Lent is 40 days leading up to Easter each year. The focus throughout the season of Lent is repentance, marked by deeper spiritual engagement and preparation for the joy that Easter brings. Over these six weeks, from Feb 22nd through April 6th, there are plenty of opportunities to gather together, and we’d like to share Four Ways Your Church Can Increase Engagement This Lent to grow as individuals and as the body of Christ.
Make it a whole church event and host a pancake supper on Feb 21st. Many churches that observe Lent celebrate Shrove Tuesday. Traditionally, pancakes are eaten on Shrove Tuesday (the day before Ash Wednesday) to use up rich foods like eggs and dairy in anticipation of the 40-day fasting season of Lent. Shrove Tuesday is called Fat Tuesday or Mardi Gras, French for Fat Tuesday.
Why: This welcomes people into the season of Lent as you share the history and introduce them to why Lent is central to our Christian faith.
Create a Lent weekly calendar and include various practices to participate in on specific days. Meet people where they are by printing it for the church bulletin and for handouts, emailing it to congregants, and adding it to your mobile app and social media pages to encourage connection.
Why: You’re actively cultivating community versus people feeling isolated in their practices. Increase Lent engagement (SEO keywords) by providing the structure and support of a plan within a calendar and you will make it a lot easier for people to feel included and have a meaningful experience.
Emphasize that the goal of “offering something up for Lent” is to turn our minds to God. Fasting can be much broader than abstaining from meat every Friday in Lent and on Ash Wednesday, or fasting on Ash Wednesday and Good Friday and eating only one full meal plus snacks that only add up to another meal.
Think outside the box:
- If you offer up listening to music while driving, try replacing it with prayers or with a spiritual podcast.
- Fast from social media, especially if you find you’re on it too much, and spend that time in prayer or talking to a friend.
Why: Our fasts can also help us overcome subtle addictions or areas where we are heading down the wrong path. Think about where you may be going in the wrong direction and how a Lenten fast can help turn that around.
*Note: By observing a period of fasting, repentance, moderation, self-denial, and spiritual discipline, we are more attuned to the purpose of the Lenten season, which is to set aside time for reflection on Jesus Christ—to consider his suffering and his sacrifice, his life, death, burial, and resurrection.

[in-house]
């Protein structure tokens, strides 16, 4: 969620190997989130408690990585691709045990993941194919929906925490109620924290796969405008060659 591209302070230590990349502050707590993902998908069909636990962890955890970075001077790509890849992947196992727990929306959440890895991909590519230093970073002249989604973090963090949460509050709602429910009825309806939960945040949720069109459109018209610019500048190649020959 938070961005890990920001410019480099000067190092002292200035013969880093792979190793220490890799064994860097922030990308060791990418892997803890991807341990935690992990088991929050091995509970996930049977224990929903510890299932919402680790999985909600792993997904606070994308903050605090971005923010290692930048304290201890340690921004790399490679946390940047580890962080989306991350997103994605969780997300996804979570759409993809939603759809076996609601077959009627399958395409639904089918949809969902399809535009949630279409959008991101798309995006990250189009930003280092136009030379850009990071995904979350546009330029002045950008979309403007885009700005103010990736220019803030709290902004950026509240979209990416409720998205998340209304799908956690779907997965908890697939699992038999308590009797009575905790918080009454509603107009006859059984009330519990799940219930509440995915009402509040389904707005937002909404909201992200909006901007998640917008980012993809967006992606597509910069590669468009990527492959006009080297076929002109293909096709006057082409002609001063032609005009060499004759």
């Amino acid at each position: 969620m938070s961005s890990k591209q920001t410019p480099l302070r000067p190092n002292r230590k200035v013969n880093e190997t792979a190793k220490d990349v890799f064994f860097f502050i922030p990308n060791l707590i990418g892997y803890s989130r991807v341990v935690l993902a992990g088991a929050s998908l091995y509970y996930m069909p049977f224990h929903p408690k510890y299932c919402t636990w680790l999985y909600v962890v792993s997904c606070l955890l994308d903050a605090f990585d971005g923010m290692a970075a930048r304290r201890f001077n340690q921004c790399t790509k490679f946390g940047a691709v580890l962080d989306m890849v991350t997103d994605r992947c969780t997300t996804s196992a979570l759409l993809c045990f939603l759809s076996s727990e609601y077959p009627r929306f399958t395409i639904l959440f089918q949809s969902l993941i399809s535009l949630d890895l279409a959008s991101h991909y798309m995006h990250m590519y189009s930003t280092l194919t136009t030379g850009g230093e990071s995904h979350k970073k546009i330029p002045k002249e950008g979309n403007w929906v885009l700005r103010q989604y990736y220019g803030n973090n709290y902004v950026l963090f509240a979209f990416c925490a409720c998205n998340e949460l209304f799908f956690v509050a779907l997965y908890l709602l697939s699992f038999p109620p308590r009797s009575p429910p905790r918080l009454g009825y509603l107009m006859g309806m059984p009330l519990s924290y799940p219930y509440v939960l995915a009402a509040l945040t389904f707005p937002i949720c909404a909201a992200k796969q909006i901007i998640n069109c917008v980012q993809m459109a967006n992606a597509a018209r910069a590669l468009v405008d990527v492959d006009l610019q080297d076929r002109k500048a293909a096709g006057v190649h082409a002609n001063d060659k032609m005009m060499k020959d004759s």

Offer your church as a house of giving to others. The foundational call of Christians to charity is a frequent theme of the Gospels. During Lent, we are asked to focus more intently on “almsgiving,” which means donating money or goods to the poor and performing other acts of charity. Be the drop-off center, host food drives, make lunches for and distribute to the homeless at shelters, etc. The opportunities before us are endless, and there’s always someone to help.
Why: The Church should feel like home for everyone. Opening the doors and offering warmth and help to those in need is our duty, not just at Lent but year-round. Enlisting the help of congregants to serve in this capacity of charitable Lent engagement ideas will connect them to the heart of the church and missions.
By putting these engagement ideas for Lent into practice, you will equip your congregation to stay spiritually diligent during Lent to reach Easter truly prepared for the great Allelujah!
Use These Customizable Resources To…
- Get more people to come to your Easter services than ever before
- Grow your church by turning first-time guests into regular attendees
- Increase giving by mastering donation requests
- Engage children and keep them coming back for more
Carol has worked in the ACST Marketing department and managed most aspects of marketing over the last 20 years. Before ACST, she spent many years handling marketing for companies across the US, including Novell, WordPerfect, Purolator Courier, ArtToday.com, and U.S.News & World Report. Carol is a cradle Catholic who has been active her entire life (a long time!) and has served in volunteer positions within her parish, including formation instructor, lector, code red responder, and numerous other volunteer roles.